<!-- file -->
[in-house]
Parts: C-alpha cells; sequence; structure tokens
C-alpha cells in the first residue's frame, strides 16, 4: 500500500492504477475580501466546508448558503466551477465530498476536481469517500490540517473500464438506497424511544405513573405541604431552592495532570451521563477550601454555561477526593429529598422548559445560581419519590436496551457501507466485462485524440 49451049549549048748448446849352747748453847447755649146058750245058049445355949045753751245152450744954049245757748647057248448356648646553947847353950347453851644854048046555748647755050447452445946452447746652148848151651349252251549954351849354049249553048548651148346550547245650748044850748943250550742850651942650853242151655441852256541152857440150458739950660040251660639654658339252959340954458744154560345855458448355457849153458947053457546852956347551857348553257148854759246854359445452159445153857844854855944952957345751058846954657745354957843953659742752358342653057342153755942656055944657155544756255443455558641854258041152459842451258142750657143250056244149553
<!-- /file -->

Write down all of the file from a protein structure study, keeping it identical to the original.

[in-house]
Parts: C-alpha cells; sequence; structure tokens
C-alpha cells in the first residue's frame, strides 16, 4: 500500500492504477475580501466546508448558503466551477465530498476536481469517500490540517473500464438506497424511544405513573405541604431552592495532570451521563477550601454555561477526593429529598422548559445560581419519590436496551457501507466485462485524440 49451049549549048748448446849352747748453847447755649146058750245058049445355949045753751245152450744954049245757748647057248448356648646553947847353950347453851644854048046555748647755050447452445946452447746652148848151651349252251549954351849354049249553048548651148346550547245650748044850748943250550742850651942650853242151655441852256541152857440150458739950660040251660639654658339252959340954458744154560345855458448355457849153458947053457546852956347551857348553257148854759246854359445452159445153857844854855944952957345751058846954657745354957843953659742752358342653057342153755942656055944657155544756255443455558641854258041152459842451258142750657143250056244149553